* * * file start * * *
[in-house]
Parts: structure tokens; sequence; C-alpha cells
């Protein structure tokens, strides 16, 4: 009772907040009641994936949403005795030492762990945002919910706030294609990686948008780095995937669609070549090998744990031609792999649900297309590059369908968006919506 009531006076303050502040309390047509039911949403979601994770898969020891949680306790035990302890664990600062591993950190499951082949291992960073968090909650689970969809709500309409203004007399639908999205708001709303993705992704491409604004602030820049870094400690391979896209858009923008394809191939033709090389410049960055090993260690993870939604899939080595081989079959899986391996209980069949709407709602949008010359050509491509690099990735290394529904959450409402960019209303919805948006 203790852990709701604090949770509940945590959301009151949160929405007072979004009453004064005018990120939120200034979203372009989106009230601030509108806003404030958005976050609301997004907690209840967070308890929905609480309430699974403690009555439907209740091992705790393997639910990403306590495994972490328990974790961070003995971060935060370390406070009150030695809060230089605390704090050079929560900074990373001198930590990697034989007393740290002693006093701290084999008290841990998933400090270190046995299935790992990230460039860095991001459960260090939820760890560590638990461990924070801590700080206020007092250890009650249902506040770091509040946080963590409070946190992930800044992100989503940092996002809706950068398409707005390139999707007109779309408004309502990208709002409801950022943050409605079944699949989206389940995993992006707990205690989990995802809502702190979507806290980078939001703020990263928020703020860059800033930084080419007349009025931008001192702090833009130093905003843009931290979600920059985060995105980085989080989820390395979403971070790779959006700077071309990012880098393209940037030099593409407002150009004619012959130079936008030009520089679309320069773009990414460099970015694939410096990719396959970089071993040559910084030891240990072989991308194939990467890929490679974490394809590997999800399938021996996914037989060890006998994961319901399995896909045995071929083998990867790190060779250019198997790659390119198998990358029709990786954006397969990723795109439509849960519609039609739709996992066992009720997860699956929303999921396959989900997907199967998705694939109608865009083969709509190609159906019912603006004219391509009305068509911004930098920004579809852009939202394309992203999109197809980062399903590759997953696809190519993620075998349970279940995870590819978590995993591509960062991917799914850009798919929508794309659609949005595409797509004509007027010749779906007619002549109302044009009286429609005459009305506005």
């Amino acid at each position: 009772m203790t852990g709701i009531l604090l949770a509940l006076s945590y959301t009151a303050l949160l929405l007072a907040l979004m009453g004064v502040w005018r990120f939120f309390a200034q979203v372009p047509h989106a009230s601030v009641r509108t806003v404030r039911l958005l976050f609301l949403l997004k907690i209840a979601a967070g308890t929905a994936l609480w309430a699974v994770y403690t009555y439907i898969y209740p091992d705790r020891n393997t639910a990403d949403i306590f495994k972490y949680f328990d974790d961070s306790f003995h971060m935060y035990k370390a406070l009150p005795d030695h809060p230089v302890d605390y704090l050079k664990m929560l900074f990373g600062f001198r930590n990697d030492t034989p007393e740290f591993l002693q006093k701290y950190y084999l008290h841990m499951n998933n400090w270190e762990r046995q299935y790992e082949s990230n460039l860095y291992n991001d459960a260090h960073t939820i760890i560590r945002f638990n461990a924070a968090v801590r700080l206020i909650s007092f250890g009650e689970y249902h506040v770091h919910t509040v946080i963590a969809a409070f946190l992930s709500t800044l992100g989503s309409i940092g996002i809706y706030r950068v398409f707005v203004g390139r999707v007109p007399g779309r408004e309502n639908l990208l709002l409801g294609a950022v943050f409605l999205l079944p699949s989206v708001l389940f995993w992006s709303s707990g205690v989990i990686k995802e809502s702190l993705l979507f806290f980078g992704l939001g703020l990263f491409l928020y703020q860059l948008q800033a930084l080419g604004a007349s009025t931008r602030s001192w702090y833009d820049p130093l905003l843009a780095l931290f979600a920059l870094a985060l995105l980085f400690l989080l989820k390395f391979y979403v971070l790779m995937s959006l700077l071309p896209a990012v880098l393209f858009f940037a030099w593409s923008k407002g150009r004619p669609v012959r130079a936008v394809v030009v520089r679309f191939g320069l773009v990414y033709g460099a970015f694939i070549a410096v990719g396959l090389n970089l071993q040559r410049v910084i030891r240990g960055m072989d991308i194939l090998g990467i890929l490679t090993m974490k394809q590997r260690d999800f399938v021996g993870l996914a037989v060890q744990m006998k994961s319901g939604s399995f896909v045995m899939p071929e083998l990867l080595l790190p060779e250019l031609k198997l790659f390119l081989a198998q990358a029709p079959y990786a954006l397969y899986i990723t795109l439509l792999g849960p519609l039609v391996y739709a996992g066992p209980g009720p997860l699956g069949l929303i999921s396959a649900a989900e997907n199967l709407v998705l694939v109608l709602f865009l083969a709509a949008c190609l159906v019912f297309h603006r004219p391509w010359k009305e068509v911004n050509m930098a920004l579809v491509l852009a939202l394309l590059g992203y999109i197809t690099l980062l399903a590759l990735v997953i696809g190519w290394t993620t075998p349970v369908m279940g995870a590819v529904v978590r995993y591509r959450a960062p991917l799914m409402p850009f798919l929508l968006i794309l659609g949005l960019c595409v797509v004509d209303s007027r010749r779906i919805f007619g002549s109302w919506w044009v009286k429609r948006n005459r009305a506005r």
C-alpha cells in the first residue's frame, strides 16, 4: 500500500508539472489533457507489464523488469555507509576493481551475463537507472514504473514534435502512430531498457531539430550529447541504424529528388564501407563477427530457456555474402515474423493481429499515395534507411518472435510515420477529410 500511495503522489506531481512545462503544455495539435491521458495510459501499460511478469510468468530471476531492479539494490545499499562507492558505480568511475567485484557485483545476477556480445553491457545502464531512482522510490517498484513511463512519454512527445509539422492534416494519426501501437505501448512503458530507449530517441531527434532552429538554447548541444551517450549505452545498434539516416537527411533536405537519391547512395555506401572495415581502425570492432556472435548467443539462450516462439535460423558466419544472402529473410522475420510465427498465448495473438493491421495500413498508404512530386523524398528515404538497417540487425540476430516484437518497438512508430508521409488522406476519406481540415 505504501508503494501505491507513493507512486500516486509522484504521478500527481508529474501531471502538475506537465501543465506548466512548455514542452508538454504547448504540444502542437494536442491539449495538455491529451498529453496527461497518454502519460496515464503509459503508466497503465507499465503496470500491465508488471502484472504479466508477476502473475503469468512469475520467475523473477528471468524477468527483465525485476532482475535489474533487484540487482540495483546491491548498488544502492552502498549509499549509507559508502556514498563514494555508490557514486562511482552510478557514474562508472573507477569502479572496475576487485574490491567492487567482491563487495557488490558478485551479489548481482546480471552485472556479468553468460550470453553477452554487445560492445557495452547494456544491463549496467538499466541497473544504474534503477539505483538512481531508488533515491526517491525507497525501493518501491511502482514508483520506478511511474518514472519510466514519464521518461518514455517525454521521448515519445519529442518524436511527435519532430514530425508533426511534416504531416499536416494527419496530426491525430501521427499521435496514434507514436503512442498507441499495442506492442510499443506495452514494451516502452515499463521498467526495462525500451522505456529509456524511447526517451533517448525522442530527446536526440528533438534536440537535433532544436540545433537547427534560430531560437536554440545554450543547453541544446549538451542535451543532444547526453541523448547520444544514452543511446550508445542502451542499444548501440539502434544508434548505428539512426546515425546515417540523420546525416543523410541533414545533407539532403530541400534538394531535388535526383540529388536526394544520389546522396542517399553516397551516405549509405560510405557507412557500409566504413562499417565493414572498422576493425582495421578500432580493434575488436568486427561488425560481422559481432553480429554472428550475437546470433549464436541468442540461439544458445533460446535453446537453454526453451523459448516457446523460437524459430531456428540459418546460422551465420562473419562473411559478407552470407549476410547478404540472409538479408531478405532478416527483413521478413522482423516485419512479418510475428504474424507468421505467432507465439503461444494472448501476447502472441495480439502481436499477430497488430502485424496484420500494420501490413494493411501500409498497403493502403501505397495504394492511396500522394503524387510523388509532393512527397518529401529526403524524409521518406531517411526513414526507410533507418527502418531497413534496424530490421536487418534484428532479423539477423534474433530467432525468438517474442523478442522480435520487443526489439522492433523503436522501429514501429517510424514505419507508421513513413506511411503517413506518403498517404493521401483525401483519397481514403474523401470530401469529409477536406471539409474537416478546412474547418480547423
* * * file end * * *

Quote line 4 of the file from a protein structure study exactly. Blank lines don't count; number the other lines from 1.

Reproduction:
């Amino acid at each position: 009772m203790t852990g709701i009531l604090l949770a509940l006076s945590y959301t009151a303050l949160l929405l007072a907040l979004m009453g004064v502040w005018r990120f939120f309390a200034q979203v372009p047509h989106a009230s601030v009641r509108t806003v404030r039911l958005l976050f609301l949403l997004k907690i209840a979601a967070g308890t929905a994936l609480w309430a699974v994770y403690t009555y439907i898969y209740p091992d705790r020891n393997t639910a990403d949403i306590f495994k972490y949680f328990d974790d961070s306790f003995h971060m935060y035990k370390a406070l009150p005795d030695h809060p230089v302890d605390y704090l050079k664990m929560l900074f990373g600062f001198r930590n990697d030492t034989p007393e740290f591993l002693q006093k701290y950190y084999l008290h841990m499951n998933n400090w270190e762990r046995q299935y790992e082949s990230n460039l860095y291992n991001d459960a260090h960073t939820i760890i560590r945002f638990n461990a924070a968090v801590r700080l206020i909650s007092f250890g009650e689970y249902h506040v770091h919910t509040v946080i963590a969809a409070f946190l992930s709500t800044l992100g989503s309409i940092g996002i809706y706030r950068v398409f707005v203004g390139r999707v007109p007399g779309r408004e309502n639908l990208l709002l409801g294609a950022v943050f409605l999205l079944p699949s989206v708001l389940f995993w992006s709303s707990g205690v989990i990686k995802e809502s702190l993705l979507f806290f980078g992704l939001g703020l990263f491409l928020y703020q860059l948008q800033a930084l080419g604004a007349s009025t931008r602030s001192w702090y833009d820049p130093l905003l843009a780095l931290f979600a920059l870094a985060l995105l980085f400690l989080l989820k390395f391979y979403v971070l790779m995937s959006l700077l071309p896209a990012v880098l393209f858009f940037a030099w593409s923008k407002g150009r004619p669609v012959r130079a936008v394809v030009v520089r679309f191939g320069l773009v990414y033709g460099a970015f694939i070549a410096v990719g396959l090389n970089l071993q040559r410049v910084i030891r240990g960055m072989d991308i194939l090998g990467i890929l490679t090993m974490k394809q590997r260690d999800f399938v021996g993870l996914a037989v060890q744990m006998k994961s319901g939604s399995f896909v045995m899939p071929e083998l990867l080595l790190p060779e250019l031609k198997l790659f390119l081989a198998q990358a029709p079959y990786a954006l397969y899986i990723t795109l439509l792999g849960p519609l039609v391996y739709a996992g066992p209980g009720p997860l699956g069949l929303i999921s396959a649900a989900e997907n199967l709407v998705l694939v109608l709602f865009l083969a709509a949008c190609l159906v019912f297309h603006r004219p391509w010359k009305e068509v911004n050509m930098a920004l579809v491509l852009a939202l394309l590059g992203y999109i197809t690099l980062l399903a590759l990735v997953i696809g190519w290394t993620t075998p349970v369908m279940g995870a590819v529904v978590r995993y591509r959450a960062p991917l799914m409402p850009f798919l929508l968006i794309l659609g949005l960019c595409v797509v004509d209303s007027r010749r779906i919805f007619g002549s109302w919506w044009v009286k429609r948006n005459r009305a506005r």